France gives ground to US on digital tax
French and US negotiators have reached a compromise agreement on France's digital tax, a levy which prompted president Donald Trump to threaten a separate tax on French wine imports, a source close to the talks said.
The compromise, struck between French finance minister Bruno Le Maire, US treasury secretary Steven Mnuchin and Mr Trump's White House economic adviser Larry Kudlow, envisages that France would repay to companies the difference between a French tax and a planned mechanism being drawn up by the OECD.
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The draft agreement was to be submitted to Mr Trump and French president Emmanuel Macron yesterday at a G7 leaders summit in Biarritz.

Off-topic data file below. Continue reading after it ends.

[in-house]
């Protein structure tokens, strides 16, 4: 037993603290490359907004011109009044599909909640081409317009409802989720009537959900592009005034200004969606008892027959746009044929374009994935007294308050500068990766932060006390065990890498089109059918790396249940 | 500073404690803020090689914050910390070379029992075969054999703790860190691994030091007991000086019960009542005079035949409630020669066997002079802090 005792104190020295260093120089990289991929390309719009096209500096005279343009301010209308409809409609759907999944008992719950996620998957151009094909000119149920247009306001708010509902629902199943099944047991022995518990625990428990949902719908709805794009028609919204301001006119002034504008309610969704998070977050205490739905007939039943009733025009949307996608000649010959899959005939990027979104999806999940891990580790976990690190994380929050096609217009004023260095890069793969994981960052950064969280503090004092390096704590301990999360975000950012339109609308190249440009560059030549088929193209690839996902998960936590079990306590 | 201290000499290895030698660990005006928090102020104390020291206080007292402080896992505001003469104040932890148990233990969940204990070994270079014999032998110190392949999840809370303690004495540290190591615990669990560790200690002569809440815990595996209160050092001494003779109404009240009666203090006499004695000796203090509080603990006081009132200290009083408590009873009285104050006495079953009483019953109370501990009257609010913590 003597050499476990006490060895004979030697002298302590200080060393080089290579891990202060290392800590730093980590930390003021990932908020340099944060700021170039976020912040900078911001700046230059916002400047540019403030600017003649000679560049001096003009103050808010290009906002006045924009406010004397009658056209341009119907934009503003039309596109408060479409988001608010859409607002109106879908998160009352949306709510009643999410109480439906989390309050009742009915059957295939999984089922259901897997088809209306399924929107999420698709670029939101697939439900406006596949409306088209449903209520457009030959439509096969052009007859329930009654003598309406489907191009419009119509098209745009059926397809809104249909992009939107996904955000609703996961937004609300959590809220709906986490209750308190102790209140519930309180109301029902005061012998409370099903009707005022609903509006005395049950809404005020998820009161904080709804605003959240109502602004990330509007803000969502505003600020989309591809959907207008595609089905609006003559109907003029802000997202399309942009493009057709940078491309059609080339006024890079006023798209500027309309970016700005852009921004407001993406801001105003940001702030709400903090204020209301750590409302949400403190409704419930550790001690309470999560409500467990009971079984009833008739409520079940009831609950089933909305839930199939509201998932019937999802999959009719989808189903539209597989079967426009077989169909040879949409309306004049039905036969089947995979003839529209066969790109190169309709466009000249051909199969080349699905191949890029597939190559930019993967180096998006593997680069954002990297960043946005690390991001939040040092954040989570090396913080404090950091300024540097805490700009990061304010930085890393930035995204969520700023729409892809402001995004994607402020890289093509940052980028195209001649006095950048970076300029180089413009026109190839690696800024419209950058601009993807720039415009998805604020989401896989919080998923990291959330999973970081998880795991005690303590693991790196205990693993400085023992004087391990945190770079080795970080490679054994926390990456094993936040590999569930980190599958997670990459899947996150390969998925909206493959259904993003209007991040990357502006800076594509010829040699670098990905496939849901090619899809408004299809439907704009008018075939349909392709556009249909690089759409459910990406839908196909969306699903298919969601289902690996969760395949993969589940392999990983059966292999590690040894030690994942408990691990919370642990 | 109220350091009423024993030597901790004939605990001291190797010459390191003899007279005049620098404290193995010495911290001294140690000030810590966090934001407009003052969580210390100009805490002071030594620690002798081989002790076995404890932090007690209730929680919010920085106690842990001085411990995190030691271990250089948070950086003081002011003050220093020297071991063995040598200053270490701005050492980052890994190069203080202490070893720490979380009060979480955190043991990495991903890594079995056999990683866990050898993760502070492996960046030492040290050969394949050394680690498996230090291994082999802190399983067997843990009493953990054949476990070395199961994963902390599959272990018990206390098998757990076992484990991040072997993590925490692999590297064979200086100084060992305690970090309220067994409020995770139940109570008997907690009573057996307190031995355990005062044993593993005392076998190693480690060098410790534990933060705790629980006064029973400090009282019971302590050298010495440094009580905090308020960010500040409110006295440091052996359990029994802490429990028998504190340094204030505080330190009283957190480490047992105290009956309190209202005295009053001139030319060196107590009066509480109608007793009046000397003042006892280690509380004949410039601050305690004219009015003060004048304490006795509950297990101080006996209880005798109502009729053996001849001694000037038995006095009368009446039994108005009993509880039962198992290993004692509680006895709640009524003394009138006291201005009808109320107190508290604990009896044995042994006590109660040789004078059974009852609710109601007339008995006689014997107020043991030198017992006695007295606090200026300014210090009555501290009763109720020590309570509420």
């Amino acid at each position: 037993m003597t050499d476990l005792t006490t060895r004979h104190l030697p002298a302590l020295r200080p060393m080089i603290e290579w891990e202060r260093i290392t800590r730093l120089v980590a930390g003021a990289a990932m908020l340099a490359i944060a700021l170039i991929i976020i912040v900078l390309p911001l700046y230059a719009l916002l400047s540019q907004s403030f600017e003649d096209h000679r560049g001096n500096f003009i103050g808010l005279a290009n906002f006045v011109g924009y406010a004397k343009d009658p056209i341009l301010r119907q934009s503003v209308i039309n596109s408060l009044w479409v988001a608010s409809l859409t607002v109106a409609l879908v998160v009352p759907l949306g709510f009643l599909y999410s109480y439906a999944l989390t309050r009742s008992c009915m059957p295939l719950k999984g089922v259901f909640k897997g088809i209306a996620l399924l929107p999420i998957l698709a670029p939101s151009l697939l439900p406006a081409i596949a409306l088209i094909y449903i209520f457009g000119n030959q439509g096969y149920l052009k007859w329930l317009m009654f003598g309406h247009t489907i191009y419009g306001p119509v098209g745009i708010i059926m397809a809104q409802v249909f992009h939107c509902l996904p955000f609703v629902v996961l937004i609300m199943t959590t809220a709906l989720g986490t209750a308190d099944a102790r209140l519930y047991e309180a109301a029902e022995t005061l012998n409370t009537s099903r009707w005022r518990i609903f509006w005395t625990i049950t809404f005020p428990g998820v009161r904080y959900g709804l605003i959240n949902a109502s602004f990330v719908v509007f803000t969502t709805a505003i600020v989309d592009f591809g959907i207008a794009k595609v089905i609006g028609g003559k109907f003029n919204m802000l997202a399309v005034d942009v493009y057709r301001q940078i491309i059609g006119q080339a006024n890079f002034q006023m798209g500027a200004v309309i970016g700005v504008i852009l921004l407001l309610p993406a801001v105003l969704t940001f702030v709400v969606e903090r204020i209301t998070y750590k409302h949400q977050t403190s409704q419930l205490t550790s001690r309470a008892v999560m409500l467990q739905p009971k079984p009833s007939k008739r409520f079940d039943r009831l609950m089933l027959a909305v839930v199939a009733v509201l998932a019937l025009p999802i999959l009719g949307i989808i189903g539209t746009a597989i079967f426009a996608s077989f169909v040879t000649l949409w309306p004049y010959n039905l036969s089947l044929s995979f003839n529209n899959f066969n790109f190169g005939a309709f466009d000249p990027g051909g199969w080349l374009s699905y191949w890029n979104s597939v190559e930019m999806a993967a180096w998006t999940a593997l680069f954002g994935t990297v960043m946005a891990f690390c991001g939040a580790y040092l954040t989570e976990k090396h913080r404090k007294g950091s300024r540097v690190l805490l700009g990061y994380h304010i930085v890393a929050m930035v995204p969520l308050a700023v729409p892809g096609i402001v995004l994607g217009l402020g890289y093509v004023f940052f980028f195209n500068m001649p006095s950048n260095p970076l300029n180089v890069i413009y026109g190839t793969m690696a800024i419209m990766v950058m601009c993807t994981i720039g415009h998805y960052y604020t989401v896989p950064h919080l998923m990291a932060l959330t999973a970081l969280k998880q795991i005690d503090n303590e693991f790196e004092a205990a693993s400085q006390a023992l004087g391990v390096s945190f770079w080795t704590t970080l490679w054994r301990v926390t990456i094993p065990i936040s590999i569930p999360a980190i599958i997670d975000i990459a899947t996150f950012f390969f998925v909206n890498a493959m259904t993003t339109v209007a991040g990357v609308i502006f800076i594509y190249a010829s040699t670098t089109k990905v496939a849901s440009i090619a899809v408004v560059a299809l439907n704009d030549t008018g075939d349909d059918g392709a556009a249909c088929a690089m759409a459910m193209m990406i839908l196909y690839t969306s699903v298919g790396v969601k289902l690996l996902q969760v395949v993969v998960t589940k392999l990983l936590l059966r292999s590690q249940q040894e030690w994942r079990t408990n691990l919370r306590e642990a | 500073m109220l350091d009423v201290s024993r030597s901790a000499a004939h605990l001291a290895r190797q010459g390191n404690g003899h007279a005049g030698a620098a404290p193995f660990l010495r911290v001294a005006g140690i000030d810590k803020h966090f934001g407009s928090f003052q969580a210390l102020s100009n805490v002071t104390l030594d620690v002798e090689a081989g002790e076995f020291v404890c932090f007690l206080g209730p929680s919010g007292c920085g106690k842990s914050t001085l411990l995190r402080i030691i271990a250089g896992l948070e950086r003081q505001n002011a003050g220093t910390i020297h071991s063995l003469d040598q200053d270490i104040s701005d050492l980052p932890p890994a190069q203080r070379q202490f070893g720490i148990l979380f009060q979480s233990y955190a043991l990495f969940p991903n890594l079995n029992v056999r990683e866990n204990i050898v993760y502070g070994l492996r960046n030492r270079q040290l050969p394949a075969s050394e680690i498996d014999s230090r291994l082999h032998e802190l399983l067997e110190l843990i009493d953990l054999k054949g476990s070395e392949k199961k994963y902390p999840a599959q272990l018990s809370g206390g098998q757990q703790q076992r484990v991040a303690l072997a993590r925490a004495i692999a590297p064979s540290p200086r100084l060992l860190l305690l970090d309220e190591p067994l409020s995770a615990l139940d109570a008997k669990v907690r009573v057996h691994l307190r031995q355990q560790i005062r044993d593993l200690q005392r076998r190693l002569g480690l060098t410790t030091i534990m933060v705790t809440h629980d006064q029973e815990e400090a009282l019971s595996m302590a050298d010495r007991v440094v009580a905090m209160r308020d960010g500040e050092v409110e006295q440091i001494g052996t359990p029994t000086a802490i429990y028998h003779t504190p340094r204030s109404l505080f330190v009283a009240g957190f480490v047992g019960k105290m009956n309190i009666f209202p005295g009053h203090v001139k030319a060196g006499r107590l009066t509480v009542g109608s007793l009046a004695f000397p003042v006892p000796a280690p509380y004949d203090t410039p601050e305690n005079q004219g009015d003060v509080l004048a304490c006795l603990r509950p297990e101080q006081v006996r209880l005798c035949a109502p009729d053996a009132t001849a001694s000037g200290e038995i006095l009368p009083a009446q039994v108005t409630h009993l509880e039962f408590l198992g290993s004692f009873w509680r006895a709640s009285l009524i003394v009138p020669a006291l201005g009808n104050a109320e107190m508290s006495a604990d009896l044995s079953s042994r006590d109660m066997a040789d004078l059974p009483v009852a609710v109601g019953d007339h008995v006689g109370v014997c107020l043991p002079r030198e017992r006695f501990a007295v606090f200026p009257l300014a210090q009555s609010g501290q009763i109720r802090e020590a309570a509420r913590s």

"Mr Trump's adviser is OK with the proposal," the source told Reuters. "That would be the mechanism at this stage, that's the joint proposal."
France's 3pc levy applies to revenue from digital services earned by firms with more than €25m in French revenue and €750m worldwide.
United States officials complained it unfairly targets US firms like Facebook, Google and Amazon. They are currently able to book profits in low-tax countries like Ireland and Luxembourg, no matter where the revenue originates.
France's Mr Le Maire and his US counterparts worked on finding a deal all weekend, first at the French finance minister's family house in the Basque countryside and later at a Sunday dinner in a Biarritz restaurant, the source said.
The row has been threatening to open up a new front in the trade spat between Washington and the European Union, as economic relations have appeared to sour.